Vocations Sunday 2018
You had to be there! The atmosphere of the solemn Mass, the beautiful music and the prayerful reverence of the people gathered around the Lord, marked the 55th World Day of Prayer for Vocations. Young people, Consecrated Women, seminarians, and young families gathered with the parishioners of St Benedict’s Broadway in a revamped initiative to pray specifically for Vocations in the family. Bishop Tony Randazzo presided over the day, aided by Fr Thomas McFadden, Vocations Director for the Capuchin Friars, and myself. The celebration was a happy occasion.
Images by Giovanni Portelli Photography © 2018
This gathering commemorates an historic event that is a central focus of the Vocation Centre year. For the Church in Australia, 2018 marks the 200th year of Eucharistic Adoration in Australia. In 1818, the last Priest in Australia, Fr O’Flynn, left a sole Blessed Sacrament with the Dempsey family in Kent Street, Sydney, before his deportation to England. Without a priest, faithful families gathered at the Dempsey House to adore, praying in silence and song, and supporting each other with the strength they drew from the Lord, in the Eucharist.
The heritage of the Church in Australia is steeped in the events at this family home. This is something that the Vocations Centre is enthusiastic about celebrating 200 years after that time.
With this in mind, the World Day of Prayer for Vocations is now especially celebrated with families each year. It is our hope that we will continue our tradition of gathering around our Eucharistic Lord to listen, discern and live as the first Catholics did in 1818. In times of adversity like ours, a witness like those in the Dempsey home is urgently needed. Their witness can inspire a new generation of men and women ready to respond to the call of the loving God. As the words of Pope Francis remind us,
“Even amid these troubled times, the mystery of the Incarnation reminds us that God continually comes to encounter us. He is God-with-us, who walks along the often dusty paths of our lives. He knows our anxious longing for love and he calls us to joy. In the diversity and the uniqueness of each and every vocation, personal and ecclesial, there is a need to listen, discern and live this word that calls to us from on high and, while enabling us to develop our talents, makes us instruments of salvation in the world and guides us to full happiness.”(Pope Francis, Message for 55th World Day of Prayer for Vocations)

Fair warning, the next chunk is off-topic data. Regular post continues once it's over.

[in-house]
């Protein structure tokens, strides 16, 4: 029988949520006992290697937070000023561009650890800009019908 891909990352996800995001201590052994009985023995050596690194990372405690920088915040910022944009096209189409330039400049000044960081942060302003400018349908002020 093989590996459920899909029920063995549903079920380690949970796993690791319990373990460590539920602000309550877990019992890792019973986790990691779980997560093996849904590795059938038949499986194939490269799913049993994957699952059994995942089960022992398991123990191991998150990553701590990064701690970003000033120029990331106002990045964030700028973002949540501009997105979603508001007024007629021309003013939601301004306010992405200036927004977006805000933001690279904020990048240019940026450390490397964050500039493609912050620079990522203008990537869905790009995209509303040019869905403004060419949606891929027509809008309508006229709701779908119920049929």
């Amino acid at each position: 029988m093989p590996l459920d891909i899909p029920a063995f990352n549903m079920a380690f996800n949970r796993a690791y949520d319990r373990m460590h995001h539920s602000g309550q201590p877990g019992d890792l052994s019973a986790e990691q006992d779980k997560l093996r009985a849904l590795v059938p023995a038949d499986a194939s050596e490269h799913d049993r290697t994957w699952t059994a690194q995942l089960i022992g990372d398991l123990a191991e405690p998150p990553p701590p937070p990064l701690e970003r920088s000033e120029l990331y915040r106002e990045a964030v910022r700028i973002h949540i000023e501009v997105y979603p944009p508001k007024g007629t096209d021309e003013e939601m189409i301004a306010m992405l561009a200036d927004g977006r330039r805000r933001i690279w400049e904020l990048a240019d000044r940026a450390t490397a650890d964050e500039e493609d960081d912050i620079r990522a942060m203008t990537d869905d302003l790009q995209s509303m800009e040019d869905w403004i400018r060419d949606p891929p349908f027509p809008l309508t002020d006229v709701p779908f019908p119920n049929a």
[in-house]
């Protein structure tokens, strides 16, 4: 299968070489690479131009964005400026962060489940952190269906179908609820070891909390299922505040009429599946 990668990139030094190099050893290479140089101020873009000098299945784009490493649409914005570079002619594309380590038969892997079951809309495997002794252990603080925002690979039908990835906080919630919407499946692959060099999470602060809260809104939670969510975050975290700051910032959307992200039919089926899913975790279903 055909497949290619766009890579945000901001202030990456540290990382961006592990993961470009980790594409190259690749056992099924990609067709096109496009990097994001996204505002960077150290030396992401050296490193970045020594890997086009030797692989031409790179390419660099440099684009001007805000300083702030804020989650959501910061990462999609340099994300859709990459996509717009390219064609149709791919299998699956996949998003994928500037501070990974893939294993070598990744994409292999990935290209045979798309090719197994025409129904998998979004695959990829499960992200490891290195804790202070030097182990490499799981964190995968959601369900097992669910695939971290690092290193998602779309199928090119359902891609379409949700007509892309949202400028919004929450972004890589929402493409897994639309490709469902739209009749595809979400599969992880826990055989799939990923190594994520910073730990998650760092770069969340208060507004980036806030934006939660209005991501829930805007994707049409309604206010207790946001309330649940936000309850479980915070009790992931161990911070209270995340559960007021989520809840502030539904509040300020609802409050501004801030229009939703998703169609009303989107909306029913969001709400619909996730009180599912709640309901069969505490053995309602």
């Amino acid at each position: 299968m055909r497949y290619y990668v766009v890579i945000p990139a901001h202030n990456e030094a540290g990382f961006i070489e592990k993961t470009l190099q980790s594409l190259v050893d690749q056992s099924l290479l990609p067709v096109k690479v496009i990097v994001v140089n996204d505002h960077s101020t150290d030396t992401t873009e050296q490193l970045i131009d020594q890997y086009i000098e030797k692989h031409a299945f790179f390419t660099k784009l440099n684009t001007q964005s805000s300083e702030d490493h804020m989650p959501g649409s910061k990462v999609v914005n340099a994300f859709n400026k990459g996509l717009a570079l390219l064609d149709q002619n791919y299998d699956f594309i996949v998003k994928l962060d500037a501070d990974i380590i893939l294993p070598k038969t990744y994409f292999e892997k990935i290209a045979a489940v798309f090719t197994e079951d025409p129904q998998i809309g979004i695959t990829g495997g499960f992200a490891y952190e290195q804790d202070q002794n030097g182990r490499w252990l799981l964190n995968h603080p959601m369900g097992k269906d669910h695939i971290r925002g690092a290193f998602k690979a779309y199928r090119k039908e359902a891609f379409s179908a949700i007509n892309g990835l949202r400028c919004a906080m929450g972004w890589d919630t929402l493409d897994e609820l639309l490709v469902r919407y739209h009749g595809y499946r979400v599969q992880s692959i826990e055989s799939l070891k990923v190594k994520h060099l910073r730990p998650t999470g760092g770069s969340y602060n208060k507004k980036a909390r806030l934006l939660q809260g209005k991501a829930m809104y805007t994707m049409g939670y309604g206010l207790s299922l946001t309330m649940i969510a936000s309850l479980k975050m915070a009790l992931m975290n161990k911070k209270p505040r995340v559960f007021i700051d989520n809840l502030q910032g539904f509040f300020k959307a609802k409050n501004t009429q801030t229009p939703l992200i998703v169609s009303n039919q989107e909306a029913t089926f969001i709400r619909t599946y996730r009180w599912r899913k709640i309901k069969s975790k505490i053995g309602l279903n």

The family is the first place where each of us learned to listen, to pray, to discern and live for others in mutual love and respect. The family is the most natural place where children are truly themselves in the loving care of their parents. It is here, too, that their hearts are guided towards the supernatural in our Catholic Tradition. And it is therefore the family home that is best placed to nurture a vocation.
In his turn, Bishop Randazzo preached on freedom and its essential place in the act of choosing to do God’s Will in the manner of Christ who “laid down his life out of his own accord” (John 10:18). His homily gave all of us food for thought and encouragement. Later on after a light luncheon, Bishop Randazzo reminded those gathered around him about the irreplaceable dignity of the Family as the Seedbed of Vocations. A vocation is God’s personal invitation to a relationship with Him, which sets you on the path to holiness.
Bishop Randazzo’s address was steeped in examples of God’s personal invitation to a vocation in Sacred Scripture. He illustrated the stories of Moses, Jeremiah and St Paul, among others, of how God’s personal invitation is often in response to a particular need.
“God’s call is always personal. It is not abstract. God names you. It is made to men and women in a given place, and in a given time. It is tangible, recordable and accessible.” He expanded that a call from God is but the beginning. The invitation calls for a response, but then action must follow. “God asks, He invites, and then sends you… A person is called to do something – to lead, to guide, to teach, to go on a mission.”
In the church, the children had a catechesis about Christ and the Eucharist. They moved reverently through the church, learning through the beautiful images in the stained glass windows of the historic parish.
The day concluded with Benediction led by Bishop Randazzo. I am hopeful that next year will see more families getting involved in similar initiatives in their parishes. With the positive feedback from the participants, especially the excitement of the children, I am confident that next year’s gathering will find you being part of it as well.